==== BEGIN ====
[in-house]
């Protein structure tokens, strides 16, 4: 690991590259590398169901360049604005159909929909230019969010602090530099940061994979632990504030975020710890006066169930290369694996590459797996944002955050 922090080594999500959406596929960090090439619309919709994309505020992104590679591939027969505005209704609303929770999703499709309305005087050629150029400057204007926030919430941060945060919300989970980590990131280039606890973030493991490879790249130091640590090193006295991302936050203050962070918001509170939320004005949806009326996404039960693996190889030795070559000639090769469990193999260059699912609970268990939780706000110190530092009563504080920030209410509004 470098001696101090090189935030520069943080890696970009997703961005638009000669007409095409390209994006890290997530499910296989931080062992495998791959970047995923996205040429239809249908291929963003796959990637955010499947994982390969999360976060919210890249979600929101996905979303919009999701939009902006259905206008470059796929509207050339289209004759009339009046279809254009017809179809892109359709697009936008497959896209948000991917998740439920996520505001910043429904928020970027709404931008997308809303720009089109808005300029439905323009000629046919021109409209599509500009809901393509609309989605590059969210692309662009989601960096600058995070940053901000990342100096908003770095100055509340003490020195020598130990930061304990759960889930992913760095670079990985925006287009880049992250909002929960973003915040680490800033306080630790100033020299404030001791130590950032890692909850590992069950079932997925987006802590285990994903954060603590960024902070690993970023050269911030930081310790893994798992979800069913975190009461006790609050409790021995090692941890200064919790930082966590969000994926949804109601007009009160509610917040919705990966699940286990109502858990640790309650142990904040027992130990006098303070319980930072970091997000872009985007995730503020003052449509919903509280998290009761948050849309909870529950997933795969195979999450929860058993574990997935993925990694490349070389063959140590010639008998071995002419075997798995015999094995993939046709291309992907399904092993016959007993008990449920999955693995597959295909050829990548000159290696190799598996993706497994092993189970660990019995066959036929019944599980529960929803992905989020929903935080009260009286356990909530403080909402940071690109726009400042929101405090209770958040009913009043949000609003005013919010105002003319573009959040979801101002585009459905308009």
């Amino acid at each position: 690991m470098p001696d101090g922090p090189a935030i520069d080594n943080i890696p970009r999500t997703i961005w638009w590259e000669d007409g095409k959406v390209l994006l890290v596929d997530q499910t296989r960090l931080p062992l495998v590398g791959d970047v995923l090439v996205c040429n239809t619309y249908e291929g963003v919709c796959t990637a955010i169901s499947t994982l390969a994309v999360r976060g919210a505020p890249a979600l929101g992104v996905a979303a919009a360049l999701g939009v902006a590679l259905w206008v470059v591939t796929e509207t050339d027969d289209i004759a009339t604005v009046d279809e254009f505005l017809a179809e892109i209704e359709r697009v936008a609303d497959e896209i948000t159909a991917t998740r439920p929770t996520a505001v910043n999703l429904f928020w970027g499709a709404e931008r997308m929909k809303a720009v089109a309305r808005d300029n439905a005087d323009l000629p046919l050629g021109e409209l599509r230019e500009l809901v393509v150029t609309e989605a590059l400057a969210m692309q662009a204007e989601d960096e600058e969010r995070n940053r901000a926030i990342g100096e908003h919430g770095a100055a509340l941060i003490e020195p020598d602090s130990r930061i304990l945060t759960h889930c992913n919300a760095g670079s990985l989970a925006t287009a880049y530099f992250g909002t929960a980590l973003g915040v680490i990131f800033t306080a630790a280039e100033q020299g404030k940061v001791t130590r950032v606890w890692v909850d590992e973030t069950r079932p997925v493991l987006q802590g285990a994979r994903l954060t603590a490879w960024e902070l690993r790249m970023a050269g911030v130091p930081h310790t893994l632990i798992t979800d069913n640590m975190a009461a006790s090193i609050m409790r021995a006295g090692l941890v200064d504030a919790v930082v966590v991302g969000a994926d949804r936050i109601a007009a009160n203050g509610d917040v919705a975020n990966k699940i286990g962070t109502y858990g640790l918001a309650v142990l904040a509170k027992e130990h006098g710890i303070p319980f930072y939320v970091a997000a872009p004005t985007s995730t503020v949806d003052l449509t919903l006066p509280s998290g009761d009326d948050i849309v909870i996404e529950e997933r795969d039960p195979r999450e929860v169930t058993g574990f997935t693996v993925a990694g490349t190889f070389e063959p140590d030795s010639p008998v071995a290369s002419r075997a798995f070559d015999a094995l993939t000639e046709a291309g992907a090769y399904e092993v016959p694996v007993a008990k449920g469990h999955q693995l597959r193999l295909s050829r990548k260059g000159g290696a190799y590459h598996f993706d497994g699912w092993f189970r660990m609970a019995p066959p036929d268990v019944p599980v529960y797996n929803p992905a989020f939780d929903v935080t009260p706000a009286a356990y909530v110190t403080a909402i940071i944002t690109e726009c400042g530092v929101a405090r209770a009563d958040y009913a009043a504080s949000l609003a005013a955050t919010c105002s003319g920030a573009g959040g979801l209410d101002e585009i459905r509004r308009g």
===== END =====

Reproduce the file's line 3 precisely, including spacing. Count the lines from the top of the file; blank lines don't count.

């Amino acid at each position: 690991m470098p001696d101090g922090p090189a935030i520069d080594n943080i890696p970009r999500t997703i961005w638009w590259e000669d007409g095409k959406v390209l994006l890290v596929d997530q499910t296989r960090l931080p062992l495998v590398g791959d970047v995923l090439v996205c040429n239809t619309y249908e291929g963003v919709c796959t990637a955010i169901s499947t994982l390969a994309v999360r976060g919210a505020p890249a979600l929101g992104v996905a979303a919009a360049l999701g939009v902006a590679l259905w206008v470059v591939t796929e509207t050339d027969d289209i004759a009339t604005v009046d279809e254009f505005l017809a179809e892109i209704e359709r697009v936008a609303d497959e896209i948000t159909a991917t998740r439920p929770t996520a505001v910043n999703l429904f928020w970027g499709a709404e931008r997308m929909k809303a720009v089109a309305r808005d300029n439905a005087d323009l000629p046919l050629g021109e409209l599509r230019e500009l809901v393509v150029t609309e989605a590059l400057a969210m692309q662009a204007e989601d960096e600058e969010r995070n940053r901000a926030i990342g100096e908003h919430g770095a100055a509340l941060i003490e020195p020598d602090s130990r930061i304990l945060t759960h889930c992913n919300a760095g670079s990985l989970a925006t287009a880049y530099f992250g909002t929960a980590l973003g915040v680490i990131f800033t306080a630790a280039e100033q020299g404030k940061v001791t130590r950032v606890w890692v909850d590992e973030t069950r079932p997925v493991l987006q802590g285990a994979r994903l954060t603590a490879w960024e902070l690993r790249m970023a050269g911030v130091p930081h310790t893994l632990i798992t979800d069913n640590m975190a009461a006790s090193i609050m409790r021995a006295g090692l941890v200064d504030a919790v930082v966590v991302g969000a994926d949804r936050i109601a007009a009160n203050g509610d917040v919705a975020n990966k699940i286990g962070t109502y858990g640790l918001a309650v142990l904040a509170k027992e130990h006098g710890i303070p319980f930072y939320v970091a997000a872009p004005t985007s995730t503020v949806d003052l449509t919903l006066p509280s998290g009761d009326d948050i849309v909870i996404e529950e997933r795969d039960p195979r999450e929860v169930t058993g574990f997935t693996v993925a990694g490349t190889f070389e063959p140590d030795s010639p008998v071995a290369s002419r075997a798995f070559d015999a094995l993939t000639e046709a291309g992907a090769y399904e092993v016959p694996v007993a008990k449920g469990h999955q693995l597959r193999l295909s050829r990548k260059g000159g290696a190799y590459h598996f993706d497994g699912w092993f189970r660990m609970a019995p066959p036929d268990v019944p599980v529960y797996n929803p992905a989020f939780d929903v935080t009260p706000a009286a356990y909530v110190t403080a909402i940071i944002t690109e726009c400042g530092v929101a405090r209770a009563d958040y009913a009043a504080s949000l609003a005013a955050t919010c105002s003319g920030a573009g959040g979801l209410d101002e585009i459905r509004r308009g």